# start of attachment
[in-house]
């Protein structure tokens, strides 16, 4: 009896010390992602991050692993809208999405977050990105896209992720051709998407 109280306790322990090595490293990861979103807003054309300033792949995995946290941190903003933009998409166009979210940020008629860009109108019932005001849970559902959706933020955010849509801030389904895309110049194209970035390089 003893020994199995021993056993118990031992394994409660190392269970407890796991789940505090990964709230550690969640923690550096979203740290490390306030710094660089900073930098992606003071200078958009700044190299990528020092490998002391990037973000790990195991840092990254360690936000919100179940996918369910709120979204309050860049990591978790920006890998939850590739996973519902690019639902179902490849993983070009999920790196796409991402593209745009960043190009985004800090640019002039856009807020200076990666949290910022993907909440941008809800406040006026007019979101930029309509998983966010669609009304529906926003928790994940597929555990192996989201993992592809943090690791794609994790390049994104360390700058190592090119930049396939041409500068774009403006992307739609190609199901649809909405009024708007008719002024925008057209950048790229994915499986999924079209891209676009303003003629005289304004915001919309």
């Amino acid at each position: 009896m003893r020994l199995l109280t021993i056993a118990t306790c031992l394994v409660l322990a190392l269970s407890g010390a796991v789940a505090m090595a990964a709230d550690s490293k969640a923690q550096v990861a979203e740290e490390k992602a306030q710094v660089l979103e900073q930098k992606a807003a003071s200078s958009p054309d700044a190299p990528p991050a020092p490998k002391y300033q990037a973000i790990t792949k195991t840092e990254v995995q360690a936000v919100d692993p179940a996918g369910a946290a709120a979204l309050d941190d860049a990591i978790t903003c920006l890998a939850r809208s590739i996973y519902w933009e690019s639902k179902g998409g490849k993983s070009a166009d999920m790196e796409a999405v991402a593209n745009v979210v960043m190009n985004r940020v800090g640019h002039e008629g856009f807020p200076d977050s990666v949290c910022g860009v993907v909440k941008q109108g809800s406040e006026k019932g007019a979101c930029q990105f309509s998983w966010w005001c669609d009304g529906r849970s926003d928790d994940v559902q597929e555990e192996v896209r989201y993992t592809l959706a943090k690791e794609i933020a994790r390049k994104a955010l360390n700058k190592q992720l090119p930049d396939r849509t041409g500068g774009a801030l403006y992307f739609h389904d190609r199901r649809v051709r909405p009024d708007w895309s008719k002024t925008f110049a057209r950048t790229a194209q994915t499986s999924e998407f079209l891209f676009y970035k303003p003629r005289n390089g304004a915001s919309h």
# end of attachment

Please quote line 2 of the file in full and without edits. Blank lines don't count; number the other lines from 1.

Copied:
């Protein structure tokens, strides 16, 4: 009896010390992602991050692993809208999405977050990105896209992720051709998407 109280306790322990090595490293990861979103807003054309300033792949995995946290941190903003933009998409166009979210940020008629860009109108019932005001849970559902959706933020955010849509801030389904895309110049194209970035390089 003893020994199995021993056993118990031992394994409660190392269970407890796991789940505090990964709230550690969640923690550096979203740290490390306030710094660089900073930098992606003071200078958009700044190299990528020092490998002391990037973000790990195991840092990254360690936000919100179940996918369910709120979204309050860049990591978790920006890998939850590739996973519902690019639902179902490849993983070009999920790196796409991402593209745009960043190009985004800090640019002039856009807020200076990666949290910022993907909440941008809800406040006026007019979101930029309509998983966010669609009304529906926003928790994940597929555990192996989201993992592809943090690791794609994790390049994104360390700058190592090119930049396939041409500068774009403006992307739609190609199901649809909405009024708007008719002024925008057209950048790229994915499986999924079209891209676009303003003629005289304004915001919309």